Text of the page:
Thor (Chris Helmsworth) was my least favourite character in AVENGERS ASSEMBLE so I admit I wasn’t expecting to love this. He has an OK character arc, I guess, and Natalie Portman is appealing. I don’t quite believe she’s a brilliant scientist but I don’t quite believe Stellan Skasgaard is either. Nor do I believe that when the Norse god is banished to earth and crash-lands in New Mexico (I knew he should have made that left turn at Albuquerque), he’s slammed into by a kind of Mystery Mobile in which three scientists are cooking meth doing physics, and one of them happens to be Scandinavian. But one shouldn’t really get upset about probability in a thing like this. I’m more upset about the meaningless camera angles.


I rented DREDD because I’d heard good things, and I’m a child of 2000AD comic, and I slightly regretted missing this one on the big screen in 3D. And indeed, there are some pretty visual effects I bet looked spiffing in depth. Films made by Andrew MacDonald’s DNA tend to go for unsympathetic characters and unpleasant story worlds — odd, since he seems such a nice middle-class chap (and grandson of Emeric Pressburger). This makes him ideal for Judge Dredd, created by Spanish artist Carlos Ezquerra and Scottish writer John Wagner, who conceived him as a futuristic Dirty Harry, only more fascistic if you can imagine such a thing. The trouble with the 1995 JUDGE DREDD was that they neutered the character, turning him into an honorable action hero and removing his helmet (the comic book character has never been seen unmasked — he’s basically an impersonal functionary/killing machine).

Alex Garland’s script has a few good ideas and is part of his general redemption these days — I thought EX MACHINA was quite fine, despite hating his writing on 28 DAYS LATER, so I guess the dumbness was coming from Danny Boyle. This Dredd is meaner — Karl Urban basically just has to huskily whisper like Clint Eastwood, but with excellent timing. The comic WAS/IS comic, a jet-black, nihilistic blast of punk nihilism, dark chuckles amid Leonesque mayhem. I think the current movie is a little lacking in laughs, though there are some good ones, mainly to do with the sheer excessiveness of the bloodbathery — but you might not be amused by a man being made to blow off the top of his head with his own assault rifle, which makes you a better person than me.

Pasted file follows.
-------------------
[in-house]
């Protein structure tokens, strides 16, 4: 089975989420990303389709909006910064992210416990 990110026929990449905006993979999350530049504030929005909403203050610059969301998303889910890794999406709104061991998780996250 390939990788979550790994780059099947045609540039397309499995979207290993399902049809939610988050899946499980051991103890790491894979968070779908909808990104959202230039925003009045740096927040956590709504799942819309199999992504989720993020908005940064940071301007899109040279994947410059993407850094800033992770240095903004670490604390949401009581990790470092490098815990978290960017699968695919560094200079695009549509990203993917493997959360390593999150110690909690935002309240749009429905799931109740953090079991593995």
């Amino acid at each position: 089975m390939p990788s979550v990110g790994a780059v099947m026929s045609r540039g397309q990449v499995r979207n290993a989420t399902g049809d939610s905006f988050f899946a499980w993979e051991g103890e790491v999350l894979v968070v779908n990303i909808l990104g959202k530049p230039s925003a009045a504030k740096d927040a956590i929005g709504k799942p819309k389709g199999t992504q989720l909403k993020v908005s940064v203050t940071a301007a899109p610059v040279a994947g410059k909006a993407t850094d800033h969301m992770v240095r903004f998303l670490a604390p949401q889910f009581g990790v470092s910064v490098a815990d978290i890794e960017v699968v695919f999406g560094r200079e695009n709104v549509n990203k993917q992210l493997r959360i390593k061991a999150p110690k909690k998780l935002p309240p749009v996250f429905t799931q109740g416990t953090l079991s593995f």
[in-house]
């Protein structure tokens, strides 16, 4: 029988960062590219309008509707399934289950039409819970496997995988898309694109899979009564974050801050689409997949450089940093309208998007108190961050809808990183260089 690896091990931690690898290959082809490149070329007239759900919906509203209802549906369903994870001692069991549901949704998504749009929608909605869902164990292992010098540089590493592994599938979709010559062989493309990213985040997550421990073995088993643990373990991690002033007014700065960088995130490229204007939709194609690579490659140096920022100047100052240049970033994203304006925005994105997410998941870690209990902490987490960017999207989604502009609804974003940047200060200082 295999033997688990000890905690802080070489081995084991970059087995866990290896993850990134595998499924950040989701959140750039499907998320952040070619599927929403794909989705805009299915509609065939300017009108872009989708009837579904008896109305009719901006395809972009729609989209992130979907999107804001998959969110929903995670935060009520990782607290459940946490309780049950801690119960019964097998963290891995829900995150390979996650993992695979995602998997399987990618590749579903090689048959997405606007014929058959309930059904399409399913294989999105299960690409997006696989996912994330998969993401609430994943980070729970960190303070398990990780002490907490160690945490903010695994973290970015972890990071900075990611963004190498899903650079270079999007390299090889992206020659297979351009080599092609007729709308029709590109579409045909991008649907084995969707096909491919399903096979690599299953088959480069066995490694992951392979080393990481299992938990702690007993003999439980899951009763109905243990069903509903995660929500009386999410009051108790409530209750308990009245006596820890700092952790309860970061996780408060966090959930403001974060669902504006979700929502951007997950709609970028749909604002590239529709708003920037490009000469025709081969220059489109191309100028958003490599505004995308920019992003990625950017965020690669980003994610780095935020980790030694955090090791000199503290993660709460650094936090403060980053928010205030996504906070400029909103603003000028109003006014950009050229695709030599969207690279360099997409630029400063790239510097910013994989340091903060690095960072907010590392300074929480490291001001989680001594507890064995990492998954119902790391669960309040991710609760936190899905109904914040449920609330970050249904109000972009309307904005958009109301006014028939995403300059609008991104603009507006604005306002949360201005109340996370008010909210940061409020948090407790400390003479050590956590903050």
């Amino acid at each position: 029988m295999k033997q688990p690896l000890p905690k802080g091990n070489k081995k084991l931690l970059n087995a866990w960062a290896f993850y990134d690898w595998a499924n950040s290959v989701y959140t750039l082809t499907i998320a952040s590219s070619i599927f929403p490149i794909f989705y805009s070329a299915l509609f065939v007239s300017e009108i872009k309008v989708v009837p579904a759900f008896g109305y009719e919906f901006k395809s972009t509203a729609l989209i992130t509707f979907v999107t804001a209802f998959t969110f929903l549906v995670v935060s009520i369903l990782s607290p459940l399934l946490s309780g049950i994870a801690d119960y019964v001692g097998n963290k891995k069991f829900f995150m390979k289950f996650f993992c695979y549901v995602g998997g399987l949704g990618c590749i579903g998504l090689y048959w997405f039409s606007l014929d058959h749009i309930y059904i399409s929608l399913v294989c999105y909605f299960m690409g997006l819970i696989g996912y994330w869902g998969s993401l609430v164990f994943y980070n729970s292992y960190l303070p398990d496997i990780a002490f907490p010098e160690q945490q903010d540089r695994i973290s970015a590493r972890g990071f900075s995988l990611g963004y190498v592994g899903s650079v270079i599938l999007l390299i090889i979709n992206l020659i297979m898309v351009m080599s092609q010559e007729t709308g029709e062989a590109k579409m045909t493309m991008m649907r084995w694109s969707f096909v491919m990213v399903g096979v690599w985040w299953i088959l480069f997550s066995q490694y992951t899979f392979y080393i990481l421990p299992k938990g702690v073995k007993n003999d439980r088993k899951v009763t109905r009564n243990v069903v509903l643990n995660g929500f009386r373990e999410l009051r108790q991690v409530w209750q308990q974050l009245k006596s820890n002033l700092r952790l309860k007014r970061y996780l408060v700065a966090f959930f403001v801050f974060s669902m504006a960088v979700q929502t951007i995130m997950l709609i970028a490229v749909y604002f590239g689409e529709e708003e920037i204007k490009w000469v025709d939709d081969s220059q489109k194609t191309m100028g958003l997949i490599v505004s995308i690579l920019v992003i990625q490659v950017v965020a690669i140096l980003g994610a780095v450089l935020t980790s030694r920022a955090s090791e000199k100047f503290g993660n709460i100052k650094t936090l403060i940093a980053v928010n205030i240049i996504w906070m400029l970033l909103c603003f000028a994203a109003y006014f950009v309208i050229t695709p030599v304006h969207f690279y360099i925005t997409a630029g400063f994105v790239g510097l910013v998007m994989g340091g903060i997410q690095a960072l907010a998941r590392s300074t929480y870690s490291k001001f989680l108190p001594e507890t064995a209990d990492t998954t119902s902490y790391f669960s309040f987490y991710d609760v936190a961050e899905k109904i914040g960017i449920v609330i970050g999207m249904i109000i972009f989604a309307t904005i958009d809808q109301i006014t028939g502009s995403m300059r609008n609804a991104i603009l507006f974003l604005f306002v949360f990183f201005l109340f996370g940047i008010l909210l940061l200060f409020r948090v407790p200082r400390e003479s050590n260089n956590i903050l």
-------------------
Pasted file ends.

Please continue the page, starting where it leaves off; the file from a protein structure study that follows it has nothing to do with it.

I liked the acidic colours and Carpenteresque score. Director Pete Travis marshalled his resources well — a UK-shot, US-set dystopian thriller could all too easily resemble DEATH WISH III.


There’s only a microscopic amount of character change in this one, mostly around Dredd’s rookie partner, Olivia Thirlby (unconventional and interesting) — weirdly, this actually makes it MORE pleasing than THOR, because less familiar. I challenge the screenwriting gurus to figure that one out.


I finished my comic book weekend by actually reading a comic book, Domu by Katsushiro Otomo, creator of AKIRA. This was something I bought dirt cheap in a charity shop and it had been lying unread by my bedside for literally YEARS (along with heaps of other impulse-buy literature — it’s a real mess). Having finally picked it up, I consumed it avidly between the hours of midnight and one. Otomo has the ability to intrigue — his plots don’t resolve very neatly, but there’s so much damned apocalypse going on it’s hard to notice. The psychic kid stuff in this one is familiar, but this time the narrative is basically a police investigation crossed with a ghost story, set around a housing estate plagued by mystery suicides. The loose ends and unexplained elements are pretty evocative, suggesting an intriguing direction Hollywood movies could go in if they continue to de-emphasize plot at the expense of massive action set-pieces. Bring on the negative capability!



Posted in FILM, Mythology with tags , , , on April 2, 2015 by dcairns


Three spooky tales from Prague in a wraparound narrative in the best Amicus tradition — that’s PRAGUE NIGHTS (1969), this fortnight’s edition of The Forgotten, at the Notebook, here.